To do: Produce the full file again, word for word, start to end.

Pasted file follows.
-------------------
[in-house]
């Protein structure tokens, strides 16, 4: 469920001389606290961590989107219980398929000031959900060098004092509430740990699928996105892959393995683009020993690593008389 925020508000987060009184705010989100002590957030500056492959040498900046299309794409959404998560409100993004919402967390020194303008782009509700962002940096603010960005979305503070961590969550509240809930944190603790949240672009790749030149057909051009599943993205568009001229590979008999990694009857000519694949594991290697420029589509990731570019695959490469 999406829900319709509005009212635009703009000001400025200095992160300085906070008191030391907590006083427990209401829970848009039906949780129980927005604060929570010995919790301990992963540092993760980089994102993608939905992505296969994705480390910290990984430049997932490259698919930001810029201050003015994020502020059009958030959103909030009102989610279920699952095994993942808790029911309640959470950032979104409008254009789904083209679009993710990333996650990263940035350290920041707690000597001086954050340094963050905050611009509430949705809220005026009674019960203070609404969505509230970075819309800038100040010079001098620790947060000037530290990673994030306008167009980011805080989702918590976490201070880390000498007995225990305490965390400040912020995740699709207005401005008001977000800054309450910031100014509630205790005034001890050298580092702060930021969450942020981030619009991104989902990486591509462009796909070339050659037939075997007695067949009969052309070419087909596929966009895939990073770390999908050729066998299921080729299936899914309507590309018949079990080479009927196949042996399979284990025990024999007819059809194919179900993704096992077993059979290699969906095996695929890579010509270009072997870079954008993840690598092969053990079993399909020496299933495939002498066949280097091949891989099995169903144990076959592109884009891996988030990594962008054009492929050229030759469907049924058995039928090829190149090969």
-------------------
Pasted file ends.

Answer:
[in-house]
């Protein structure tokens, strides 16, 4: 469920001389606290961590989107219980398929000031959900060098004092509430740990699928996105892959393995683009020993690593008389 925020508000987060009184705010989100002590957030500056492959040498900046299309794409959404998560409100993004919402967390020194303008782009509700962002940096603010960005979305503070961590969550509240809930944190603790949240672009790749030149057909051009599943993205568009001229590979008999990694009857000519694949594991290697420029589509990731570019695959490469 999406829900319709509005009212635009703009000001400025200095992160300085906070008191030391907590006083427990209401829970848009039906949780129980927005604060929570010995919790301990992963540092993760980089994102993608939905992505296969994705480390910290990984430049997932490259698919930001810029201050003015994020502020059009958030959103909030009102989610279920699952095994993942808790029911309640959470950032979104409008254009789904083209679009993710990333996650990263940035350290920041707690000597001086954050340094963050905050611009509430949705809220005026009674019960203070609404969505509230970075819309800038100040010079001098620790947060000037530290990673994030306008167009980011805080989702918590976490201070880390000498007995225990305490965390400040912020995740699709207005401005008001977000800054309450910031100014509630205790005034001890050298580092702060930021969450942020981030619009991104989902990486591509462009796909070339050659037939075997007695067949009969052309070419087909596929966009895939990073770390999908050729066998299921080729299936899914309507590309018949079990080479009927196949042996399979284990025990024999007819059809194919179900993704096992077993059979290699969906095996695929890579010509270009072997870079954008993840690598092969053990079993399909020496299933495939002498066949280097091949891989099995169903144990076959592109884009891996988030990594962008054009492929050229030759469907049924058995039928090829190149090969």